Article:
FIG. 23 shows a chromatogram of β-carotene at a trace-concentration level and a preliminary “injected” concentration detection limit of 1.3×10-8 M is determined for β-carotene (S/N of 2), which corresponds to a preliminary injected mass detection limit of 13 femtomoles. Using an estimated analyte probe volume, i.e., the overlap volume of the two input beams, of 113 pL, a preliminary “detected” mass detection limit of 1.47 attomoles is determined. The wave-mixing detection sensitivity, especially the mass detection sensitivity, is better or comparable to those previously reported using conventional absorption or fluorescence detectors for carotenoids separated by HPLC (12-17). Our wave-mixing detector offers fluorescence-like detection sensitivity in a HPLC system, and yet, it can be used to detect a wider range of analytes including fluorescing and non-fluorescing molecules. Hence, this nonlinear absorption-based wave-mixing technique offers many potential advantages for sensitive analyses of biochemical and biomedical systems in a wide range of applications.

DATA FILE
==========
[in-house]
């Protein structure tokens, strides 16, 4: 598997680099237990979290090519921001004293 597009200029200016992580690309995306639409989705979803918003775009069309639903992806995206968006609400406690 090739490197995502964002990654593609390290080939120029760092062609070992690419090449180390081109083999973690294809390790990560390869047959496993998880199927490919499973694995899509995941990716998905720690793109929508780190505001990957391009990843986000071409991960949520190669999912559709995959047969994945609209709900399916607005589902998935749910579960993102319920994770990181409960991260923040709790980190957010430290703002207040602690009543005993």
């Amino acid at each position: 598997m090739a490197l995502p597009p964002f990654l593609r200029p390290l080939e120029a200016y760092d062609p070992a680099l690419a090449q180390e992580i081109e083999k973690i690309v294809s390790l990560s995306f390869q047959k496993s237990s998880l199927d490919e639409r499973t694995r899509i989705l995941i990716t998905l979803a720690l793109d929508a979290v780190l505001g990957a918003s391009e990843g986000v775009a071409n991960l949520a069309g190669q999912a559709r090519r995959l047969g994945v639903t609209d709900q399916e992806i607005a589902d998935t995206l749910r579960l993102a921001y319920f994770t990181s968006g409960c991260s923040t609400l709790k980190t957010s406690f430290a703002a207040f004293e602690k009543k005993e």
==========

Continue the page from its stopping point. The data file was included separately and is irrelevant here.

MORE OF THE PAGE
In another aspect, this document provides an ultrasensitive “absorption-based” wave-mixing detector is presented for the detection of proteins and antibodies using a non-fluorescing chromophore label, Coomassie Brilliant Blue (CBB). The complexes are flowed through a 150 μm i.d. capillary cell and detected using a low-power He—Ne laser. The wave-mixing signal is detected after 10 minutes of room-temperature incubation for the antibody complex and 18 minutes for the protein complex. All solutions are prepared in an aqueous buffer without the addition of organic modifiers. Concentration detection limits of 3.4×10-19 M and 6.4×10-14 M (S/N 2) are determined for bovine serum albumin (BSA) and human Papillomavirus (HPV) antibody, respectively. Based on the small laser probe volume used (i.e., overlap volume of the two input beams), mass detection limits of 1.7×10-22 mol and 2.6×10-17 mol are determined for bovine serum albumin and human Papillomavirus antibody, respectively. Wave-mixing advantages include rapid analyses, small sample/reagent requirements and lower costs. The analytes can be analyzed in pure buffer without the use of organic modifiers to enhance signal levels. This is advantageous since one can keep everything at physiological conditions. Laser wave mixing is also a more universal detection method since both fluorescing and non-fluorescing analytes can be detected at excellent sensitivity levels. Samples may be labeled with non-fluorescing chromophores, not just fluorophores. In laser wave-mixing detection, a large absolute positive signal is measured against a virtually dark background. The coherent laser-like signal beam, unlike the incoherent fluorescence signal, can be collected and detected conveniently. Hence, optical background noise levels are expected to remain the same even when detecting real samples. The wave-mixing signal has a quadratic dependence on concentration, and hence, it is more sensitive to smaller changes in analyte properties, and hence, wave mixing is especially effective for sensor and diagnostics applications.